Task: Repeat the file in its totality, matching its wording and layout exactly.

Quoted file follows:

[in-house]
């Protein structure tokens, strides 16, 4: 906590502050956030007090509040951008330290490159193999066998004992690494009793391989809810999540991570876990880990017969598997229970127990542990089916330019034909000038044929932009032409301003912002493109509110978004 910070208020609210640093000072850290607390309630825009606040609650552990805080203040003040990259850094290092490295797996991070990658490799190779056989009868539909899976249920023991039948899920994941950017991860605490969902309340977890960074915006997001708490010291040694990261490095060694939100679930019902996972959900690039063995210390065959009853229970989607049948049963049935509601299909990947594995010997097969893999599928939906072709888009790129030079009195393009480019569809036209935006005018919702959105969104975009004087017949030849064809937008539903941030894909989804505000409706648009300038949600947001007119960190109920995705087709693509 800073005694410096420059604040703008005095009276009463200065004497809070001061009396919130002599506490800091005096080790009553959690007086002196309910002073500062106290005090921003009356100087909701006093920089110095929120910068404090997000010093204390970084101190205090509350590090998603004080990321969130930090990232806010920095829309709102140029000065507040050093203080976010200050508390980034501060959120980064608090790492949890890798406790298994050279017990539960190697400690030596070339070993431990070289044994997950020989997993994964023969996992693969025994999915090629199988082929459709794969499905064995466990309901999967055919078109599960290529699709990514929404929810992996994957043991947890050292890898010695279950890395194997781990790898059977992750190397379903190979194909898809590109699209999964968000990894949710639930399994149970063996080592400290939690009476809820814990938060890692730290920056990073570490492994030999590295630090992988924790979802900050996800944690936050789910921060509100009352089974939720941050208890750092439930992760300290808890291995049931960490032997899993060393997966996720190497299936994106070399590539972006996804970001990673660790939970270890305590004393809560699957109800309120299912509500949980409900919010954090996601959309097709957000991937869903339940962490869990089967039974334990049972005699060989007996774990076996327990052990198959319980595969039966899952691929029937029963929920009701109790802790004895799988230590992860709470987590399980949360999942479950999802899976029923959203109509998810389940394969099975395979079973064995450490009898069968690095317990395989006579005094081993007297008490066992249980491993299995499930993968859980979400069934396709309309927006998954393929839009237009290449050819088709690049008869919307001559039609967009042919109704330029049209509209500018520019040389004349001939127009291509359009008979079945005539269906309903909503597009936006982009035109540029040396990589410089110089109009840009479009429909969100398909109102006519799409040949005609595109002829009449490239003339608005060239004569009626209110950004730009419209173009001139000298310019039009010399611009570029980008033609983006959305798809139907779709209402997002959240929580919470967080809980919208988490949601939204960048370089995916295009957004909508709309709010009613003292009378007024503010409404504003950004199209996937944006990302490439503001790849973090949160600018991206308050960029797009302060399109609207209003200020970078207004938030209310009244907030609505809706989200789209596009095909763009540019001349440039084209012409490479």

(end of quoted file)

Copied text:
[in-house]
């Protein structure tokens, strides 16, 4: 906590502050956030007090509040951008330290490159193999066998004992690494009793391989809810999540991570876990880990017969598997229970127990542990089916330019034909000038044929932009032409301003912002493109509110978004 910070208020609210640093000072850290607390309630825009606040609650552990805080203040003040990259850094290092490295797996991070990658490799190779056989009868539909899976249920023991039948899920994941950017991860605490969902309340977890960074915006997001708490010291040694990261490095060694939100679930019902996972959900690039063995210390065959009853229970989607049948049963049935509601299909990947594995010997097969893999599928939906072709888009790129030079009195393009480019569809036209935006005018919702959105969104975009004087017949030849064809937008539903941030894909989804505000409706648009300038949600947001007119960190109920995705087709693509 800073005694410096420059604040703008005095009276009463200065004497809070001061009396919130002599506490800091005096080790009553959690007086002196309910002073500062106290005090921003009356100087909701006093920089110095929120910068404090997000010093204390970084101190205090509350590090998603004080990321969130930090990232806010920095829309709102140029000065507040050093203080976010200050508390980034501060959120980064608090790492949890890798406790298994050279017990539960190697400690030596070339070993431990070289044994997950020989997993994964023969996992693969025994999915090629199988082929459709794969499905064995466990309901999967055919078109599960290529699709990514929404929810992996994957043991947890050292890898010695279950890395194997781990790898059977992750190397379903190979194909898809590109699209999964968000990894949710639930399994149970063996080592400290939690009476809820814990938060890692730290920056990073570490492994030999590295630090992988924790979802900050996800944690936050789910921060509100009352089974939720941050208890750092439930992760300290808890291995049931960490032997899993060393997966996720190497299936994106070399590539972006996804970001990673660790939970270890305590004393809560699957109800309120299912509500949980409900919010954090996601959309097709957000991937869903339940962490869990089967039974334990049972005699060989007996774990076996327990052990198959319980595969039966899952691929029937029963929920009701109790802790004895799988230590992860709470987590399980949360999942479950999802899976029923959203109509998810389940394969099975395979079973064995450490009898069968690095317990395989006579005094081993007297008490066992249980491993299995499930993968859980979400069934396709309309927006998954393929839009237009290449050819088709690049008869919307001559039609967009042919109704330029049209509209500018520019040389004349001939127009291509359009008979079945005539269906309903909503597009936006982009035109540029040396990589410089110089109009840009479009429909969100398909109102006519799409040949005609595109002829009449490239003339608005060239004569009626209110950004730009419209173009001139000298310019039009010399611009570029980008033609983006959305798809139907779709209402997002959240929580919470967080809980919208988490949601939204960048370089995916295009957004909508709309709010009613003292009378007024503010409404504003950004199209996937944006990302490439503001790849973090949160600018991206308050960029797009302060399109609207209003200020970078207004938030209310009244907030609505809706989200789209596009095909763009540019001349440039084209012409490479």